An example of such a tantrum: Said person is cooking, and opens a can. He goes to toss the empty can and its sharp lid in the recycling bag, and finds that the bag is missing, having been recently removed for pick-up. But instead of reaching about two feet away and getting a new bag in which to put the can, he puts the can in the garbage can. Then, several minutes later, he reaches into the garbage can (for an unknown reason), and (big surprise) cuts his finger on the sharp lid he had put in the garbage.
    Tantrum ensues, with the person making a huge deal about the cut (low pain tolerance), and accusing the rest of the family for the cut. His reasoning? It was the fault of whoever failed to replace the recycling bag earlier, and also the fault of whoever had not emptied the garbage can, because supposedly the fact that the garbage can was "too full" caused the can lid to be within reach of his hand.

    This is not the worst example by any means, just one of those that I remember more clearly for the extremely trivial point upon which it was based. So, any other suggestions?

  5. #15
    Strongly Ambivalent Ivy's Avatar
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    That sounds less like a genuine emotional outburst and more like... well, a tantrum! I objected to the OP's characterizing an outpouring of strong emotion as a "tantrum." When I think tantrum, I think calculated, manipulative, and much more in control than they want you to believe. In fact a tantrum is an attempt to commandeer control of a situation, IMO. This is way different from somebody just losing it because they're overwhelmed.

    That IT manager was a genius, but you're right that he doesn't have to deal with her as closely or as often as you do. And the fallout from going over her head could be worse than dealing with the tantrums. DIYD, DIYD.
    The one who buggers a fire burns his penis
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  6. #16
    Plumage and Moult proteanmix's Avatar
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    Quote Originally Posted by cafe View Post
    Proteanmix, how does she keep her job acting that way? That's horrible!
    She keeps her job because she's smart enough to know not to show her ass around the division and deputy director. Only certain people see her behaving like this. Also she's a hard worker, will do anything the division director wants ASAP, and controls the flow of information throughout the department. She's basically placed herself in the vital position of knowing everything and if she left or was fired everything would fall apart so she is valuable.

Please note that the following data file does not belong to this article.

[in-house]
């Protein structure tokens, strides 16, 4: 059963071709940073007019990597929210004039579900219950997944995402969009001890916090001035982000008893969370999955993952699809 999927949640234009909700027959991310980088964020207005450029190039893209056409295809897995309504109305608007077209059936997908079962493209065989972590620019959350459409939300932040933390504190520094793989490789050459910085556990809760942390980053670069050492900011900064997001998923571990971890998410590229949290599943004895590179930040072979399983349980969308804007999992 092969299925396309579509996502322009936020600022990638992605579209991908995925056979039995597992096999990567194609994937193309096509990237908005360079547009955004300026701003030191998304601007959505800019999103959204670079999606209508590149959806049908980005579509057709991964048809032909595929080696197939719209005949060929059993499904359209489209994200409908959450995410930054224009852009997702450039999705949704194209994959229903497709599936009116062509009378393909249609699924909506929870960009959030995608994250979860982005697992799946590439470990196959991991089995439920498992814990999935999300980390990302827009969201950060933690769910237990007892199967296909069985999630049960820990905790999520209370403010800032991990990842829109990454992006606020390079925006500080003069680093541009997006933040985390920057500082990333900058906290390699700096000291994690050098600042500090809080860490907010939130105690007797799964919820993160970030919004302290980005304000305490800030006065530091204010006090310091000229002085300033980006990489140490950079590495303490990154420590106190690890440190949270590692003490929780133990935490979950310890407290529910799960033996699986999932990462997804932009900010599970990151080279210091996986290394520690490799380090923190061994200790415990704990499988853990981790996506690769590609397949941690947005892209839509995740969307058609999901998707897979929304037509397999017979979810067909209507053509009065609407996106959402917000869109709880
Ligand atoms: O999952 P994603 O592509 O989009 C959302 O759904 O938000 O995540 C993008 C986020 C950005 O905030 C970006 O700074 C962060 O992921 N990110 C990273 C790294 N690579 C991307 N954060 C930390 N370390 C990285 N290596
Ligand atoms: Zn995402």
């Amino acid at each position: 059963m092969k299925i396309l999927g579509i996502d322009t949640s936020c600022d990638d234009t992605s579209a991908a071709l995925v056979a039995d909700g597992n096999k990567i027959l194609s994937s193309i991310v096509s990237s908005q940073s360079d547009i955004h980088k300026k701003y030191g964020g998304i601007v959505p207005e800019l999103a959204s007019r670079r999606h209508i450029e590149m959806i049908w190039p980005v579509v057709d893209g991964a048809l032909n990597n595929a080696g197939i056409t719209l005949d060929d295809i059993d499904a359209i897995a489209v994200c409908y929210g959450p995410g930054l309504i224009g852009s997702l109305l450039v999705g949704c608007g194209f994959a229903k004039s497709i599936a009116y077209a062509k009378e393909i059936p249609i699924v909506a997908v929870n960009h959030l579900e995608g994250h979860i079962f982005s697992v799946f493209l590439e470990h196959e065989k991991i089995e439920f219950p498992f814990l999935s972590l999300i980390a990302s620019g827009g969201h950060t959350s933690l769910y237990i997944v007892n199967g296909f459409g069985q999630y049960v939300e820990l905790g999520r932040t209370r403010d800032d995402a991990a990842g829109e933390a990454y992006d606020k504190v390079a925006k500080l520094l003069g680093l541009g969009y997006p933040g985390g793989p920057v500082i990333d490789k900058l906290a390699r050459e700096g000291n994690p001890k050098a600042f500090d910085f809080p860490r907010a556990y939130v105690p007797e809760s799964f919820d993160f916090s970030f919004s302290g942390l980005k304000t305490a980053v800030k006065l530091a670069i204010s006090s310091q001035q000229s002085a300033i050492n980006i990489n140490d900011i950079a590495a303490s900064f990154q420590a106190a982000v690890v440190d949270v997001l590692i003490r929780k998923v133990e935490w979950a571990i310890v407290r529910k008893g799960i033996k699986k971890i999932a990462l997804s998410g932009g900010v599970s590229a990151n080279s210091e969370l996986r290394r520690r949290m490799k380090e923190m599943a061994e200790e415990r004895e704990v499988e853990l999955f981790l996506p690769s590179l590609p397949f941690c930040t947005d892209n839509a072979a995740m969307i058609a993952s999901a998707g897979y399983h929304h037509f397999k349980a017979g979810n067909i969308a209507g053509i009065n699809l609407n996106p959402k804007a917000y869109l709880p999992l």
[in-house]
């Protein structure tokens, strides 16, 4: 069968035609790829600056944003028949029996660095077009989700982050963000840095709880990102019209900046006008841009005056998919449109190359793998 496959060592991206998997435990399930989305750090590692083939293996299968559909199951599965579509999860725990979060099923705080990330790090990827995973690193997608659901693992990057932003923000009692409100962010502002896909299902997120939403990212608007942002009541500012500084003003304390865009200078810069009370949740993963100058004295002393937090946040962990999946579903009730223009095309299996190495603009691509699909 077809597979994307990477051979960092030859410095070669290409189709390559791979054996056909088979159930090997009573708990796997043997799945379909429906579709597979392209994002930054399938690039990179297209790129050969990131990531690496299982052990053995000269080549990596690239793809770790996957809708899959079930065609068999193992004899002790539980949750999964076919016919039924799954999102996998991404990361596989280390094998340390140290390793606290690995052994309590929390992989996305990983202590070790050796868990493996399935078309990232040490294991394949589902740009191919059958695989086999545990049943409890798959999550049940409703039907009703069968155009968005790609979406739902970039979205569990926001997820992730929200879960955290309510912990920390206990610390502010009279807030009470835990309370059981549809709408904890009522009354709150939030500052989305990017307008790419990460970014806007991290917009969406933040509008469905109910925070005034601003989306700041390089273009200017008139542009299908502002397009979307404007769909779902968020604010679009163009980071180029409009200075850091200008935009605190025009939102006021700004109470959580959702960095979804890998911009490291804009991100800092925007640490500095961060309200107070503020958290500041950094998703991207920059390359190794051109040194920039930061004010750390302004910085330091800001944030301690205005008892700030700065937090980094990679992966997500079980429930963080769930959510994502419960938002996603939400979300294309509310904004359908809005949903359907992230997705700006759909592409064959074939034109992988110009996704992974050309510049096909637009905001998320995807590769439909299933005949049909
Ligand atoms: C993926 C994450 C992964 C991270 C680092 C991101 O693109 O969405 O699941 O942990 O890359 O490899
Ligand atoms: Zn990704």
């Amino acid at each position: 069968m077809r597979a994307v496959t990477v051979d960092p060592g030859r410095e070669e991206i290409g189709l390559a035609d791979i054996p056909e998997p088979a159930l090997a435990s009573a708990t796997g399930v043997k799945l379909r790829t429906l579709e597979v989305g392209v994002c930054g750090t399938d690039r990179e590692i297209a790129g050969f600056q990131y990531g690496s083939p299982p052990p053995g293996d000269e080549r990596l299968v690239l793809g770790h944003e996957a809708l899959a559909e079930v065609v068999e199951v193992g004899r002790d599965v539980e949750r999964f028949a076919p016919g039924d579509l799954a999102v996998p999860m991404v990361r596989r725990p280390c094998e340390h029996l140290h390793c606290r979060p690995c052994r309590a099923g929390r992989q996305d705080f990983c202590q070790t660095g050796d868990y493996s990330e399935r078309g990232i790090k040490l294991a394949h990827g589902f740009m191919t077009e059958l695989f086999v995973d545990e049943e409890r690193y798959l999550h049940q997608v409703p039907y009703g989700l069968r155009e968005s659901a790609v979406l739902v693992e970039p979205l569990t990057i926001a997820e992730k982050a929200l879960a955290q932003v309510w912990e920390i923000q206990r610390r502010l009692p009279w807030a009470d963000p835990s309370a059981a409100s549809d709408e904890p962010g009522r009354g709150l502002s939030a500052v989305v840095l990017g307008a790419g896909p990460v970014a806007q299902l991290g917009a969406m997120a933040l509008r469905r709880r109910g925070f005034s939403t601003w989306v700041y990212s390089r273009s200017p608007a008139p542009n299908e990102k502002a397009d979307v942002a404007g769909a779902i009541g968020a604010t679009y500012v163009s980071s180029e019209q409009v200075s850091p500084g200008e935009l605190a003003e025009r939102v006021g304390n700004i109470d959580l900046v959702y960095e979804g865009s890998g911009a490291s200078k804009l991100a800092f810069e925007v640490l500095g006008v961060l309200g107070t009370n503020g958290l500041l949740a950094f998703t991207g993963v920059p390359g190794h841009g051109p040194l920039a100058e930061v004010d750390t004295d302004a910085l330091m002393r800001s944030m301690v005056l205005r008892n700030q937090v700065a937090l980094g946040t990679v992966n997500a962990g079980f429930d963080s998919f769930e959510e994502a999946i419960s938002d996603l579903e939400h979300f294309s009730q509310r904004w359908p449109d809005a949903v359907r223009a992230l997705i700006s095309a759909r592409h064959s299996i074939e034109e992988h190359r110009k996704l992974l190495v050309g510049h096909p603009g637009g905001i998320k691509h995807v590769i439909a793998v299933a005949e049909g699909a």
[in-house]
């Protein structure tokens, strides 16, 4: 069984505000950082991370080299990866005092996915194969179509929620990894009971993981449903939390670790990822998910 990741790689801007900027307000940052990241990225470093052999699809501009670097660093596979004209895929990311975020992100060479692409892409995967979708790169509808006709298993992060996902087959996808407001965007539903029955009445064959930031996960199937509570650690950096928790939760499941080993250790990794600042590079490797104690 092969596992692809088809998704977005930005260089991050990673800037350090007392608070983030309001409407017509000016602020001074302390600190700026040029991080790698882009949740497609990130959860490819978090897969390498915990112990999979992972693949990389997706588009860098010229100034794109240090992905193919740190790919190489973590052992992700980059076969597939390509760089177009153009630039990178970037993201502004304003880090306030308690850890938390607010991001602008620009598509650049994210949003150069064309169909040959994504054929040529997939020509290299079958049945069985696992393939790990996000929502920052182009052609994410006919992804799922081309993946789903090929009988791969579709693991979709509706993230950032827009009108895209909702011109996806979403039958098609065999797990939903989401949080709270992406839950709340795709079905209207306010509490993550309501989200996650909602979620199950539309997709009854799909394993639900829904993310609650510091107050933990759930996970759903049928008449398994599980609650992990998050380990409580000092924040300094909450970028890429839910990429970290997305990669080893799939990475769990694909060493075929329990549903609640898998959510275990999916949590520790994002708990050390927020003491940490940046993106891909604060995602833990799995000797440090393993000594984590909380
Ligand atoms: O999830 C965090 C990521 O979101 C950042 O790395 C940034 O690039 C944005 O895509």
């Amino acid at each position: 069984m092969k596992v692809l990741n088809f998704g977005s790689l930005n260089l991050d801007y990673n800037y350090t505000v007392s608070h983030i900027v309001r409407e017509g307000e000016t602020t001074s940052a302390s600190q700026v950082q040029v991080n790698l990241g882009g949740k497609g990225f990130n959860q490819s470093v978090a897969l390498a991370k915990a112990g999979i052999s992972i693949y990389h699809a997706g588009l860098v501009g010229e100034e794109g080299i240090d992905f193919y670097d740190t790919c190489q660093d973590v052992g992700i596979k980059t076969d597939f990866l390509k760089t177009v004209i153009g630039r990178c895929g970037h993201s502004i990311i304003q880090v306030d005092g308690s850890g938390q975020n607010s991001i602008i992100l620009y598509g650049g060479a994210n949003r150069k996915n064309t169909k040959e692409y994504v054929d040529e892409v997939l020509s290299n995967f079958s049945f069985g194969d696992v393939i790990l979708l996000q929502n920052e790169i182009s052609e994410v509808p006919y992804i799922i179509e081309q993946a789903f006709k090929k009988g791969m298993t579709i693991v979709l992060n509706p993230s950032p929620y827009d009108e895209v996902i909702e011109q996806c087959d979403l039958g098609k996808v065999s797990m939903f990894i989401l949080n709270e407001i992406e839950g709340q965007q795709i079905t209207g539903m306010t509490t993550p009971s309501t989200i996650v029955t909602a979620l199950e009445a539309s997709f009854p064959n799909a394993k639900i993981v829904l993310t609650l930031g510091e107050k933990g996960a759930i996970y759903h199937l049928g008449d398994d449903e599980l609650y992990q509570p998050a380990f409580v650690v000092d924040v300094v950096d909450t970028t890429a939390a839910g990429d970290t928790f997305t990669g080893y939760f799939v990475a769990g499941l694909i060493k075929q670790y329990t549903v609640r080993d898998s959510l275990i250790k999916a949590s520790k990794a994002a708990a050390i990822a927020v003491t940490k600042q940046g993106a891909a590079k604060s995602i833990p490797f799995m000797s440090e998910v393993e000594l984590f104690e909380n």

The director is very conflict avoidant and knows about my bosses behavior but to my knowledge doesn't do anything about it.

  7. #17
    Strongly Ambivalent Ivy's Avatar
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    Quote Originally Posted by Duke of York View Post
    Thank you for all the replies. You brought up some good points and distinctions.

    Consider a person who is a member of the immediate family, and whose tantrums rarely have any basis in a real complaint (in other words, just a contrived tantrum for its own sake).

    An example of such a tantrum: Said person is cooking, and opens a can. He goes to toss the empty can and its sharp lid in the recycling bag, and finds that the bag is missing, having been recently removed for pick-up. But instead of reaching about two feet away and getting a new bag in which to put the can, he puts the can in the garbage can. Then, several minutes later, he reaches into the garbage can (for an unknown reason), and (big surprise) cuts his finger on the sharp lid he had put in the garbage.
    Tantrum ensues, with the person making a huge deal about the cut (low pain tolerance), and accusing the rest of the family for the cut. His reasoning? It was the fault of whoever failed to replace the recycling bag earlier, and also the fault of whoever had not emptied the garbage can, because supposedly the fact that the garbage can was "too full" caused the can lid to be within reach of his hand.

    This is not the worst example by any means, just one of those that I remember more clearly for the extremely trivial point upon which it was based. So, any other suggestions?
    IMO, this isn't "losing control," it's a play for control.
    The one who buggers a fire burns his penis
    -anonymous graffiti in the basilica at Pompeii

  8. #18
    Senior Member TheLastMohican's Avatar
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    Quote Originally Posted by Ivy View Post
    IMO, this isn't "losing control," it's a play for control.
    Well, yes, precisely. This is one of the fits that has nothing backing it up, but is just for the sake of throwing a fit, and perhaps providing a personal feeling of control. He usually does not start out having lost control, but soon does. He works himself into a frenzy on purpose, as if he enjoys the feeling. Does throwing tantrums provide a "rush" for some people?'